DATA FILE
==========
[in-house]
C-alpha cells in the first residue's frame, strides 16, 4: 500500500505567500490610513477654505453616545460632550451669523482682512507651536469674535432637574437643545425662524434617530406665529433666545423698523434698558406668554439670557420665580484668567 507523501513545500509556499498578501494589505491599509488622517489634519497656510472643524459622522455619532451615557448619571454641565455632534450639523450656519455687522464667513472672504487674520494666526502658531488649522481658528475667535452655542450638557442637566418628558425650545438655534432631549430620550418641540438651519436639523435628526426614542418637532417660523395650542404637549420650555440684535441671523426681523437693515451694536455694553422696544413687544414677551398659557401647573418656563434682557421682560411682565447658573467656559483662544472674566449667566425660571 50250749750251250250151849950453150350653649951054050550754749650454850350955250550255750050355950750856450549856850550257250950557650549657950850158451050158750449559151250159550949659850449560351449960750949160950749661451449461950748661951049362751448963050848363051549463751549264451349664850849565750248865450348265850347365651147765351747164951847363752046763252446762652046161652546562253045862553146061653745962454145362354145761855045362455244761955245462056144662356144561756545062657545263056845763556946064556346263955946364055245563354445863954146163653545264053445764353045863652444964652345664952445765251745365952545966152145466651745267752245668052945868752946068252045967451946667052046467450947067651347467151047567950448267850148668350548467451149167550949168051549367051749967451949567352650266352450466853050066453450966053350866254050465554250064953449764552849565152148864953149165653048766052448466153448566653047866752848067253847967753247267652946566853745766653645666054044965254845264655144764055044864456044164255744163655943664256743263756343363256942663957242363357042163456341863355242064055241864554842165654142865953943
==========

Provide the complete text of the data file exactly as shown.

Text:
[in-house]
C-alpha cells in the first residue's frame, strides 16, 4: 500500500505567500490610513477654505453616545460632550451669523482682512507651536469674535432637574437643545425662524434617530406665529433666545423698523434698558406668554439670557420665580484668567 507523501513545500509556499498578501494589505491599509488622517489634519497656510472643524459622522455619532451615557448619571454641565455632534450639523450656519455687522464667513472672504487674520494666526502658531488649522481658528475667535452655542450638557442637566418628558425650545438655534432631549430620550418641540438651519436639523435628526426614542418637532417660523395650542404637549420650555440684535441671523426681523437693515451694536455694553422696544413687544414677551398659557401647573418656563434682557421682560411682565447658573467656559483662544472674566449667566425660571 50250749750251250250151849950453150350653649951054050550754749650454850350955250550255750050355950750856450549856850550257250950557650549657950850158451050158750449559151250159550949659850449560351449960750949160950749661451449461950748661951049362751448963050848363051549463751549264451349664850849565750248865450348265850347365651147765351747164951847363752046763252446762652046161652546562253045862553146061653745962454145362354145761855045362455244761955245462056144662356144561756545062657545263056845763556946064556346263955946364055245563354445863954146163653545264053445764353045863652444964652345664952445765251745365952545966152145466651745267752245668052945868752946068252045967451946667052046467450947067651347467151047567950448267850148668350548467451149167550949168051549367051749967451949567352650266352450466853050066453450966053350866254050465554250064953449764552849565152148864953149165653048766052448466153448566653047866752848067253847967753247267652946566853745766653645666054044965254845264655144764055044864456044164255744163655943664256743263756343363256942663957242363357042163456341863355242064055241864554842165654142865953943